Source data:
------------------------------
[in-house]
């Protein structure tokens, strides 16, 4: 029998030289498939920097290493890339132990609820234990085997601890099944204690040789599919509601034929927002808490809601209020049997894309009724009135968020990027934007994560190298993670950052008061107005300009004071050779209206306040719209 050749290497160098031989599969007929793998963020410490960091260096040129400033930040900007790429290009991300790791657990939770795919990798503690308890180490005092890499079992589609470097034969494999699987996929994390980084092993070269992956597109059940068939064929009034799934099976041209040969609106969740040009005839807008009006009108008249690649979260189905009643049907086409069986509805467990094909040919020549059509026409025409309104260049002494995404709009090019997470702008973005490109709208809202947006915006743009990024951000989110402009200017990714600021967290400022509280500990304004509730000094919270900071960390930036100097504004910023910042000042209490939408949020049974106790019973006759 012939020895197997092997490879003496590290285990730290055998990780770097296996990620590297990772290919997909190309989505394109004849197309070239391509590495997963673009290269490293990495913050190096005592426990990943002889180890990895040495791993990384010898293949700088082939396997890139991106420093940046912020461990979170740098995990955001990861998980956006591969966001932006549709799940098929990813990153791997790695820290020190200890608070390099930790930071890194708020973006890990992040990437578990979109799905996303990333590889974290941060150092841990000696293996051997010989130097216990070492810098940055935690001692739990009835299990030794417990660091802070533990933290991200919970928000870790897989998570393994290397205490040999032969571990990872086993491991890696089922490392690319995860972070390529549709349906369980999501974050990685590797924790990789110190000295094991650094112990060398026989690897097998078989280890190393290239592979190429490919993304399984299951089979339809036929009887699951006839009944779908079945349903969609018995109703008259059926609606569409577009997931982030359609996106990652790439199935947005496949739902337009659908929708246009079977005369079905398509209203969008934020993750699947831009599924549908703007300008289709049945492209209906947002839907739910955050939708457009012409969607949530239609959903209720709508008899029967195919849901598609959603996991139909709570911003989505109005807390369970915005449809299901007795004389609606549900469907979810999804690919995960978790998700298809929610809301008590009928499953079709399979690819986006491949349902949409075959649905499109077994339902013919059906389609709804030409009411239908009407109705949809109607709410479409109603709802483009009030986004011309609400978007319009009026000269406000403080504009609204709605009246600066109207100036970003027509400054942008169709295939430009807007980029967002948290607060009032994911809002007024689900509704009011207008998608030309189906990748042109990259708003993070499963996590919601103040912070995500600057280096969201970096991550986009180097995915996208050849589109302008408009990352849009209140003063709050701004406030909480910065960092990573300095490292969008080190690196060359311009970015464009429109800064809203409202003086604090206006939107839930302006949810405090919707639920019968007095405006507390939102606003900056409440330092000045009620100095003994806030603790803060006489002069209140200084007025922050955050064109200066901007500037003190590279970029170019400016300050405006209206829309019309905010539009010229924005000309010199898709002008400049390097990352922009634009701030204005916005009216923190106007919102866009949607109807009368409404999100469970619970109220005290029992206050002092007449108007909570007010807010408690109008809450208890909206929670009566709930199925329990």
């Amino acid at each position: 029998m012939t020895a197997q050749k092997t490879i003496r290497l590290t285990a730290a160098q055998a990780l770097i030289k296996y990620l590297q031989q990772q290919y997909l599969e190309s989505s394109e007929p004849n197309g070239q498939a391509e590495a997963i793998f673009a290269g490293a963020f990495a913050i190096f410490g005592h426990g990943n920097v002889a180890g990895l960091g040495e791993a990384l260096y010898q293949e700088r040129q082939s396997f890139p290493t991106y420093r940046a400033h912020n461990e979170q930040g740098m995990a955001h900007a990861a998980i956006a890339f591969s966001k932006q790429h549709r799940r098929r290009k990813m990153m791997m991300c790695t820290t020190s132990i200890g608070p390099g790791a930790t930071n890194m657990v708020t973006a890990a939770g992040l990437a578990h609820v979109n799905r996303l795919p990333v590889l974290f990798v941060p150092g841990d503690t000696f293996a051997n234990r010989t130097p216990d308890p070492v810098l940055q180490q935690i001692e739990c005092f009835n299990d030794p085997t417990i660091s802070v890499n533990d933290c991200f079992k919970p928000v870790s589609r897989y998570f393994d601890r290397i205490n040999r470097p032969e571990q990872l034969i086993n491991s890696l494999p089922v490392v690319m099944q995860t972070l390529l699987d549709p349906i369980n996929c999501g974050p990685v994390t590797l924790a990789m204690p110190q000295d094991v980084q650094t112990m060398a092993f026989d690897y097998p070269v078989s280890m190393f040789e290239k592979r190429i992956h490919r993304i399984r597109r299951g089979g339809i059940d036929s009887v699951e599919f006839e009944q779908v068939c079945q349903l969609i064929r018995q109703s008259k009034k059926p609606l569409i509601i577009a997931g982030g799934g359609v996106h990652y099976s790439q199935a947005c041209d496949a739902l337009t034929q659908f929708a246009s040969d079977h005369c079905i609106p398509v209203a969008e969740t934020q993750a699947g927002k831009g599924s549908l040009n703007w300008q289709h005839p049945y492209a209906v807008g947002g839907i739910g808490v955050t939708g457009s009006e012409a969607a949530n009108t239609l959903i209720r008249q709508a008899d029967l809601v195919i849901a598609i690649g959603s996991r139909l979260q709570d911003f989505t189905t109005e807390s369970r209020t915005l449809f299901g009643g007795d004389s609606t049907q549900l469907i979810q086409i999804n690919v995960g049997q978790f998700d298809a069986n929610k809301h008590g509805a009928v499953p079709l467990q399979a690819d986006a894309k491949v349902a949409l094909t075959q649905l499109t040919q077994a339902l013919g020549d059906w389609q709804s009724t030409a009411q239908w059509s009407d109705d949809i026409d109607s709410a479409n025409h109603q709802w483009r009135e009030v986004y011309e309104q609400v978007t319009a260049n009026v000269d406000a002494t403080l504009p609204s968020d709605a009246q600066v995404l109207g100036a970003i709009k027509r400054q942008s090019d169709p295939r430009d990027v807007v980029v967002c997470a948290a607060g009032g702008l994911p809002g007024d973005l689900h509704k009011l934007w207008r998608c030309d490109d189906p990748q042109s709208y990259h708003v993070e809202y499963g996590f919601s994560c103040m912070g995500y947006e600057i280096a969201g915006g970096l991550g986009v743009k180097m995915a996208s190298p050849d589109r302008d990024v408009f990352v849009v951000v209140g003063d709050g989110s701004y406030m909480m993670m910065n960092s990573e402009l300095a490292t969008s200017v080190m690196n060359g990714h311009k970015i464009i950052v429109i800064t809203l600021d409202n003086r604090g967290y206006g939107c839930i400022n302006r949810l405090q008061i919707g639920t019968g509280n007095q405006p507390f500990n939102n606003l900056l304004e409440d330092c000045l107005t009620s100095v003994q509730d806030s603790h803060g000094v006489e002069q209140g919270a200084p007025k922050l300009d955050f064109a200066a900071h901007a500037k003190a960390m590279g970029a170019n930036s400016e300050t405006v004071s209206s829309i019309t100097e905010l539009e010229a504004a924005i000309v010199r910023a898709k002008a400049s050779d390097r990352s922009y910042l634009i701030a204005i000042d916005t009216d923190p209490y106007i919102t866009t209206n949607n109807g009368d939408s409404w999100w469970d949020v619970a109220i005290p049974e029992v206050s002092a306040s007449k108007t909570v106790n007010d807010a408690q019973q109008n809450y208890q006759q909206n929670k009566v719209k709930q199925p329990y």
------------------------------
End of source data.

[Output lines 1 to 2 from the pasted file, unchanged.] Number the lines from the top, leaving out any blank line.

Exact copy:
[in-house]
């Protein structure tokens, strides 16, 4: 029998030289498939920097290493890339132990609820234990085997601890099944204690040789599919509601034929927002808490809601209020049997894309009724009135968020990027934007994560190298993670950052008061107005300009004071050779209206306040719209 050749290497160098031989599969007929793998963020410490960091260096040129400033930040900007790429290009991300790791657990939770795919990798503690308890180490005092890499079992589609470097034969494999699987996929994390980084092993070269992956597109059940068939064929009034799934099976041209040969609106969740040009005839807008009006009108008249690649979260189905009643049907086409069986509805467990094909040919020549059509026409025409309104260049002494995404709009090019997470702008973005490109709208809202947006915006743009990024951000989110402009200017990714600021967290400022509280500990304004509730000094919270900071960390930036100097504004910023910042000042209490939408949020049974106790019973006759 012939020895197997092997490879003496590290285990730290055998990780770097296996990620590297990772290919997909190309989505394109004849197309070239391509590495997963673009290269490293990495913050190096005592426990990943002889180890990895040495791993990384010898293949700088082939396997890139991106420093940046912020461990979170740098995990955001990861998980956006591969966001932006549709799940098929990813990153791997790695820290020190200890608070390099930790930071890194708020973006890990992040990437578990979109799905996303990333590889974290941060150092841990000696293996051997010989130097216990070492810098940055935690001692739990009835299990030794417990660091802070533990933290991200919970928000870790897989998570393994290397205490040999032969571990990872086993491991890696089922490392690319995860972070390529549709349906369980999501974050990685590797924790990789110190000295094991650094112990060398026989690897097998078989280890190393290239592979190429490919993304399984299951089979339809036929009887699951006839009944779908079945349903969609018995109703008259059926609606569409577009997931982030359609996106990652790439199935947005496949739902337009659908929708246009079977005369079905398509209203969008934020993750699947831009599924549908703007300008289709049945492209209906947002839907739910955050939708457009012409969607949530239609959903209720709508008899029967195919849901598609959603996991139909709570911003989505109005807390369970915005449809299901007795004389609606549900469907979810999804690919995960978790998700298809929610809301008590009928499953079709399979690819986006491949349902949409075959649905499109077994339902013919059906389609709804030409009411239908009407109705949809109607709410479409109603709802483009009030986004011309609400978007319009009026000269406000403080504009609204709605009246600066109207100036970003027509400054942008169709295939430009807007980029967002948290607060009032994911809002007024689900509704009011207008998608030309189906990748042109990259708003993070499963996590919601103040912070995500600057280096969201970096991550986009180097995915996208050849589109302008408009990352849009209140003063709050701004406030909480910065960092990573300095490292969008080190690196060359311009970015464009429109800064809203409202003086604090206006939107839930302006949810405090919707639920019968007095405006507390939102606003900056409440330092000045009620100095003994806030603790803060006489002069209140200084007025922050955050064109200066901007500037003190590279970029170019400016300050405006209206829309019309905010539009010229924005000309010199898709002008400049390097990352922009634009701030204005916005009216923190106007919102866009949607109807009368409404999100469970619970109220005290029992206050002092007449108007909570007010807010408690109008809450208890909206929670009566709930199925329990």